Massachusetts Panel Calls for Increased Auto Body Labor Rates
April 26, 2022—A report released by the Legislature's Commission on Auto Body Labor Rates in Massachusetts calls on Beacon Hill to increase how much private insurers pay for repairs in order to help support auto body shops.
According to The Salem News, the 13-member panel includes lawmakers, auto body repair shop owners, insurance industry representatives and car dealers. It was established in 2021.
The panel adopted the aforementioned report by a vote of 10-3. Three representatives from the insurance industry voted unfavorably.
The Alliance of Automotive Service Providers of Massachusetts offered a recommendation towards solution that would involve a tiered approach to raising rates. It suggested an increase of $33 for the minimum reimbursement rate and yearly adjustments based upon the consumer price index.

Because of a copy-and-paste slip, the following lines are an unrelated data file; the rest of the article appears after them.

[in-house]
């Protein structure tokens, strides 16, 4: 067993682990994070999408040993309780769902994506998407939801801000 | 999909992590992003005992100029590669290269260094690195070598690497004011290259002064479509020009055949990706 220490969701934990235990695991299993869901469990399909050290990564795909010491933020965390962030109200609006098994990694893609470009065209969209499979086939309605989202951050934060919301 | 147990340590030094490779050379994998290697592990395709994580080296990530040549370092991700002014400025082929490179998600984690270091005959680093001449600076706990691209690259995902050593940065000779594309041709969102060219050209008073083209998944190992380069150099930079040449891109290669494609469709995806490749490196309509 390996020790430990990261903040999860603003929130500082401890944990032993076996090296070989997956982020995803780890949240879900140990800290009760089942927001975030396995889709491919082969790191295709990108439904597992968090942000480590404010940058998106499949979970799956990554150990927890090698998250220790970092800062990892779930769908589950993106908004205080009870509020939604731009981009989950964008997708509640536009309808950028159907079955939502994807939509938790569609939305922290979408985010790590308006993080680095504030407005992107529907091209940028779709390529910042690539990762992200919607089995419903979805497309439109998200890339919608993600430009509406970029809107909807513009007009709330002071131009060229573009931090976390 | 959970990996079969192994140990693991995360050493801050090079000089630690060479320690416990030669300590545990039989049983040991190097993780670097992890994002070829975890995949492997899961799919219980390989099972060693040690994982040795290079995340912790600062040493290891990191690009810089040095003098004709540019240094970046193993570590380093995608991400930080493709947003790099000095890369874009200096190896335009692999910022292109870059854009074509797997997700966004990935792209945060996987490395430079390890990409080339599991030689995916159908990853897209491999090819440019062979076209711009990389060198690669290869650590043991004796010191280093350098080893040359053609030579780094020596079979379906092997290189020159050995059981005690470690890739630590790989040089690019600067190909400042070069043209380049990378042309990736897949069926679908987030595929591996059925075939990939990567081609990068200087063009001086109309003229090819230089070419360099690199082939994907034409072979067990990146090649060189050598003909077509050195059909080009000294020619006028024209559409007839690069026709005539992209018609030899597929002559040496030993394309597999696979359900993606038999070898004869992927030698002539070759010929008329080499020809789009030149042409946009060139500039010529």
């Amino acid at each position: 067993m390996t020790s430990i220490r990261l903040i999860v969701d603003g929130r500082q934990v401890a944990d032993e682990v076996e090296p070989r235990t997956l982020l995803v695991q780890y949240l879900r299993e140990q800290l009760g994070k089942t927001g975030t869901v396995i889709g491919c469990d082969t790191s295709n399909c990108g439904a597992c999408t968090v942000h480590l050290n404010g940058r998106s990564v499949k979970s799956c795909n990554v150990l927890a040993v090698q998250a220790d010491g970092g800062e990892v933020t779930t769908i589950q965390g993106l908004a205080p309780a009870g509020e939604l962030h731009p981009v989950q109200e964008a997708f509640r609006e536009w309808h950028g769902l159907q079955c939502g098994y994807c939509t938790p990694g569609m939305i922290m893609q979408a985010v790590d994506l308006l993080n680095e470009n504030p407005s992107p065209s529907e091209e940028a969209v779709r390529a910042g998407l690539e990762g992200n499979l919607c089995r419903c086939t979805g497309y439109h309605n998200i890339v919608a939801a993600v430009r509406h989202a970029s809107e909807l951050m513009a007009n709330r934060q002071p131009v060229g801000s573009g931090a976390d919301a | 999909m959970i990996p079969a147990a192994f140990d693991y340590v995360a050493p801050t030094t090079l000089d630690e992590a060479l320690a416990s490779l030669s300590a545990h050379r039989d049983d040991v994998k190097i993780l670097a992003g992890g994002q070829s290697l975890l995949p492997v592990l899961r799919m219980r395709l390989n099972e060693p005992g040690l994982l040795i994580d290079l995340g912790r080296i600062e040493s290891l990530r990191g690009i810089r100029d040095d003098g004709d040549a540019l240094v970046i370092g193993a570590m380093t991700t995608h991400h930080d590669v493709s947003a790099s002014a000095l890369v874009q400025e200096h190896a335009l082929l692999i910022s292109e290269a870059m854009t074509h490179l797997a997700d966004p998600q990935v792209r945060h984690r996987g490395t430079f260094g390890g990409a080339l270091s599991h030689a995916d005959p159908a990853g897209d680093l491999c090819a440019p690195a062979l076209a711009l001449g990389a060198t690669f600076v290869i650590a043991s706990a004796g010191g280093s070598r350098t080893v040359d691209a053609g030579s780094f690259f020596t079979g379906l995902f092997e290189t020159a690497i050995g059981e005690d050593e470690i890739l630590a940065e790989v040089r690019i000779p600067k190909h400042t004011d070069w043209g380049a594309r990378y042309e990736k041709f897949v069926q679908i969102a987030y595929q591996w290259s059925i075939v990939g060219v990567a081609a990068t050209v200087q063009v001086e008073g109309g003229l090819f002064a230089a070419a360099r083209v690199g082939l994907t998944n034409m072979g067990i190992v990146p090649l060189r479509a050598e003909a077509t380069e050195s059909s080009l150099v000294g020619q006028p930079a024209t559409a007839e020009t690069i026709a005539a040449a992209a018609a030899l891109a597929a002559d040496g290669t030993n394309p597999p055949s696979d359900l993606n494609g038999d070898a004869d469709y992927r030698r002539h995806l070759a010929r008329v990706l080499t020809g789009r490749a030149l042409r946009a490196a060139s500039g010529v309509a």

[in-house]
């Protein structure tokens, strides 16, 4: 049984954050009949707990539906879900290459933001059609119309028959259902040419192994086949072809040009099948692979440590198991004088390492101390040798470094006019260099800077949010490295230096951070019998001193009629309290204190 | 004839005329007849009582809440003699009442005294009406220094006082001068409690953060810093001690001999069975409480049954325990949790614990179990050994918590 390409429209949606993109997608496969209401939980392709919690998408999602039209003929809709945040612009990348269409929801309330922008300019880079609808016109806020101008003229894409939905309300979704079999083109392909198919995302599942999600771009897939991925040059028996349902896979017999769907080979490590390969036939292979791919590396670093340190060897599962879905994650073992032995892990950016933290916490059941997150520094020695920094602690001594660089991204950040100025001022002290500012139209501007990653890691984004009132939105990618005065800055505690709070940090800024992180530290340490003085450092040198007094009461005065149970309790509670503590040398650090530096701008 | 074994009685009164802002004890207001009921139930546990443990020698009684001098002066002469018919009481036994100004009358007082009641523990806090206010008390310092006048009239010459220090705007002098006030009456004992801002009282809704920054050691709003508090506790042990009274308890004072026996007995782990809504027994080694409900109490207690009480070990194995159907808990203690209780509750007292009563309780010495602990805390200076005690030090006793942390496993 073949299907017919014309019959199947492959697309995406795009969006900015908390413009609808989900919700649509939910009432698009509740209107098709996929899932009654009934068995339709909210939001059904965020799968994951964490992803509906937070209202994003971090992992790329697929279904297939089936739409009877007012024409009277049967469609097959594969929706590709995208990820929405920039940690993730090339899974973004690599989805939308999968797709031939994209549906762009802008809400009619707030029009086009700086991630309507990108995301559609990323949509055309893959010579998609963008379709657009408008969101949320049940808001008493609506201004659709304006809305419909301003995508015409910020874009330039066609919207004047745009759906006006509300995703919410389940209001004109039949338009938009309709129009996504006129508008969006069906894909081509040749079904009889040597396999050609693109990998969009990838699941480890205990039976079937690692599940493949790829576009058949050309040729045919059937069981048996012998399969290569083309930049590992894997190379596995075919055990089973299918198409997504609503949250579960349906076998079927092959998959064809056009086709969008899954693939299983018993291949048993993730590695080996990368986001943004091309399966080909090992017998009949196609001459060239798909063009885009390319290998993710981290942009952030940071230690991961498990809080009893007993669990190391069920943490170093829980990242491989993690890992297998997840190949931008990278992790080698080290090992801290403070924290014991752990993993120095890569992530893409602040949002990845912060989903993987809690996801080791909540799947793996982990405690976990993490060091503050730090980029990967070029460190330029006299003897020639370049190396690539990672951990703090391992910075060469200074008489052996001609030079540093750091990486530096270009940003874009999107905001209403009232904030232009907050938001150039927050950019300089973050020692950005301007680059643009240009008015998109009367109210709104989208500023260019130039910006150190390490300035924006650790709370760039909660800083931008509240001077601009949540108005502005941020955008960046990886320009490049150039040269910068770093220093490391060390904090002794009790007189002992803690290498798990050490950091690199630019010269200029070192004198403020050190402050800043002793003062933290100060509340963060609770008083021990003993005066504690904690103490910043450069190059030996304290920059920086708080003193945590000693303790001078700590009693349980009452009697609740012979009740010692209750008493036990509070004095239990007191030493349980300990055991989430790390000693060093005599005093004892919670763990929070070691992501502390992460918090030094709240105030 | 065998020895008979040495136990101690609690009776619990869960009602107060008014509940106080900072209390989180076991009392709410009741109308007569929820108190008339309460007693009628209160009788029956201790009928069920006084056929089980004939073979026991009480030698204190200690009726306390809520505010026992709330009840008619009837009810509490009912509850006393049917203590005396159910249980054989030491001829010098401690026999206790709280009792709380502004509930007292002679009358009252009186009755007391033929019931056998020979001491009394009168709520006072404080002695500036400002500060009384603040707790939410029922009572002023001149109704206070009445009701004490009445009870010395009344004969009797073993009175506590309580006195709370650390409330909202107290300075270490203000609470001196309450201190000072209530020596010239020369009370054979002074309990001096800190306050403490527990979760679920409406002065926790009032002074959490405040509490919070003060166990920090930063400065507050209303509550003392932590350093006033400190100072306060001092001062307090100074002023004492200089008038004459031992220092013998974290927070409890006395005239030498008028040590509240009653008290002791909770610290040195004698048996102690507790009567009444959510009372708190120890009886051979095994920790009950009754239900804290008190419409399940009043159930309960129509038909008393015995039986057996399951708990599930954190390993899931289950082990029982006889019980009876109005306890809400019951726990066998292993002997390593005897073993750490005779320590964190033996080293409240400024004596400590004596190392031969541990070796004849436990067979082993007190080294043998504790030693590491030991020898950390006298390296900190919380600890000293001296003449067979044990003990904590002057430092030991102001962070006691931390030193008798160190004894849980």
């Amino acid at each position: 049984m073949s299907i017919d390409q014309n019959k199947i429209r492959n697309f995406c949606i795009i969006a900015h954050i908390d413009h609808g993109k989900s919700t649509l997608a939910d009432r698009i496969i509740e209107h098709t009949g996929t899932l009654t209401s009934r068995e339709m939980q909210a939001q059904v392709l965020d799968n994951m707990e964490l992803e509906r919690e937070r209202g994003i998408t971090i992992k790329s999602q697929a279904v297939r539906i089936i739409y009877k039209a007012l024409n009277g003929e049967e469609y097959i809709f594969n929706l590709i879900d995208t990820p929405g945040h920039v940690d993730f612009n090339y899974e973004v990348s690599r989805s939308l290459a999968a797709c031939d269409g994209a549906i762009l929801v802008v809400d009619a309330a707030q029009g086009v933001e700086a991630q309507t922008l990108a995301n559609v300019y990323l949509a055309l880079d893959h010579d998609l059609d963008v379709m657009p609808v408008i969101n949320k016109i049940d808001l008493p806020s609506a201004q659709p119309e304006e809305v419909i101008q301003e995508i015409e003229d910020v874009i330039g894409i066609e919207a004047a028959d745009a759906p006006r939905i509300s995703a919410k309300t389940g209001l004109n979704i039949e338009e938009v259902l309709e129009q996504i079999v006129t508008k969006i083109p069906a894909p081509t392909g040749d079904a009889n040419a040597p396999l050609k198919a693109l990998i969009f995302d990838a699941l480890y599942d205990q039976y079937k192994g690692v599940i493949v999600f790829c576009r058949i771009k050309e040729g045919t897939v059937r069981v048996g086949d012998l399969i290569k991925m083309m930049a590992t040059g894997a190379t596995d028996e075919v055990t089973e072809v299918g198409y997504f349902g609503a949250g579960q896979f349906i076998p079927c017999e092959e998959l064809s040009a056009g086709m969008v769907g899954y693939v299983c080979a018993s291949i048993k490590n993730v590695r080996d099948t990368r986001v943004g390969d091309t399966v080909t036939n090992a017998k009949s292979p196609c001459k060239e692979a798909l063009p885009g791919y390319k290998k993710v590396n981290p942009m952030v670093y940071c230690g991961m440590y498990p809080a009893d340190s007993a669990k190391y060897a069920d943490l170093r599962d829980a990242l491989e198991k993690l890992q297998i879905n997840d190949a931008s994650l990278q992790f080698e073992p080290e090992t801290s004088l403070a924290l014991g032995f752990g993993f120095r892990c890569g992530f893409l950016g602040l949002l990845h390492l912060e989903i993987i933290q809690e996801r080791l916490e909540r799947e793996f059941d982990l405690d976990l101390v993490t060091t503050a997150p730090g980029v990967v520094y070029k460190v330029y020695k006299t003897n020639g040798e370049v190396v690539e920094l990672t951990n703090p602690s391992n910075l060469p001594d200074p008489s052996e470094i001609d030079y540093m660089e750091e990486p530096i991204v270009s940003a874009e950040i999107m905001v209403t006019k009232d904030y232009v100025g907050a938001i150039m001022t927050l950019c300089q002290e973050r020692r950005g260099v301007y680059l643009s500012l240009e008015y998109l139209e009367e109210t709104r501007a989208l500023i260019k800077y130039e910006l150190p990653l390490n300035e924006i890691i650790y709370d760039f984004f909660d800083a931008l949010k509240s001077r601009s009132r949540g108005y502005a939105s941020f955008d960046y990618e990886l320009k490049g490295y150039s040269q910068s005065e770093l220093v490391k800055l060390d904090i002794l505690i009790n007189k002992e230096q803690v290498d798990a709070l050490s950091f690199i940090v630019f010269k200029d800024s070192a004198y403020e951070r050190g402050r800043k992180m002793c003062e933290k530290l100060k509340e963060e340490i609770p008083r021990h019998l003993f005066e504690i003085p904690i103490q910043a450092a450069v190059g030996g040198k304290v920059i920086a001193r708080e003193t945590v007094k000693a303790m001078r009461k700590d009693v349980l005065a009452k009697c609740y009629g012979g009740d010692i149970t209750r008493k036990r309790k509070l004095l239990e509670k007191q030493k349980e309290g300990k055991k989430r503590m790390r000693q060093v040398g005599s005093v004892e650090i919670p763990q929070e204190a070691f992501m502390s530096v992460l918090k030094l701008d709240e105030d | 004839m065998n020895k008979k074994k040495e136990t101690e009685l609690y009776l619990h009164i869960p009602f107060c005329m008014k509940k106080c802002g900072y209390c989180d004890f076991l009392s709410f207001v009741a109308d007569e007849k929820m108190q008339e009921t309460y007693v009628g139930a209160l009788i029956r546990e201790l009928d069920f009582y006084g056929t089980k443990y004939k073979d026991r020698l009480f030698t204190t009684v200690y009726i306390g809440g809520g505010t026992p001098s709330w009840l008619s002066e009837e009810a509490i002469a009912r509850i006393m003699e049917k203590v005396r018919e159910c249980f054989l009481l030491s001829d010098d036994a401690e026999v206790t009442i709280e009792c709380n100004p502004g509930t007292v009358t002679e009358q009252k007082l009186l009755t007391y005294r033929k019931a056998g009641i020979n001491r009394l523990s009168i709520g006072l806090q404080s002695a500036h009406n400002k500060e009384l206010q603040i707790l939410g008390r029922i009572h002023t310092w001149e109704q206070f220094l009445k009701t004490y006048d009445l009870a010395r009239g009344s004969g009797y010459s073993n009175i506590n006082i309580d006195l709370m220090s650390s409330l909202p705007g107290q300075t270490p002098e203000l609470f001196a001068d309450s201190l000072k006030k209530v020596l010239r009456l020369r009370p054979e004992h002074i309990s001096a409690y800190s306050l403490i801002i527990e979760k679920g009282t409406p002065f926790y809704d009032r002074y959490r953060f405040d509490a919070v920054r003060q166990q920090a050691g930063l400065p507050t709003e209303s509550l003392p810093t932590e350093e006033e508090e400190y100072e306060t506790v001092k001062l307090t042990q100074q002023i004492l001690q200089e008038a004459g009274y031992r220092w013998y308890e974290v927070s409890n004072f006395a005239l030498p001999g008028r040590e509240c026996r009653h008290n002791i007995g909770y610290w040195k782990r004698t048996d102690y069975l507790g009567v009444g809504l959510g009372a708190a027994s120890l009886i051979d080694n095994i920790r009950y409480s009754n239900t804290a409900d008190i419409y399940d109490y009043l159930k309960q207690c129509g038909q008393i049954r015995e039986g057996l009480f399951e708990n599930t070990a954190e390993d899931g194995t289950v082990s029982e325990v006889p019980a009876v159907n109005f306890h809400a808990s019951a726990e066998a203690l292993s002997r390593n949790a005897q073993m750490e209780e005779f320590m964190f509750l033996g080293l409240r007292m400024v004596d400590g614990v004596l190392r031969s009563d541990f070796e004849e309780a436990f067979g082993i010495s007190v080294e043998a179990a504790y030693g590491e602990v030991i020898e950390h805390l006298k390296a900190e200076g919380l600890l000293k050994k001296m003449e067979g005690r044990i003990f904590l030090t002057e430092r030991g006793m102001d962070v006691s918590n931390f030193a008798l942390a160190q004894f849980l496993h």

Proposed legislation by the Massachusetts Automobile Dealers Association was also among the recommendations, and would aim to authorize the state Division of Insurance to establish the minimum for industry labor rates.
The commission's report found that, although the Division of Insurance rolled back on regulations in 2008 and ultimately allowed auto insurance companies to set their own labor rates, these rates have been unchanged for the most part over the last 14 years.
This is worth viewing in the context of overall body shop numbers in the state, which have declined 6.5 percent since 2018. Vocational schools in Massachusetts have also experienced a drop in auto body repair programs.
“There has been a continuous concern about the auto body industry’s workforce, especially for collision repair technicians,” the report’s authors wrote, according to The Salem News. “This sentiment has been repeated by auto body shop owners, dealerships, and vocational school representatives.”
The report has been sent to the Massachusetts House Ways of Means committee for further consideration.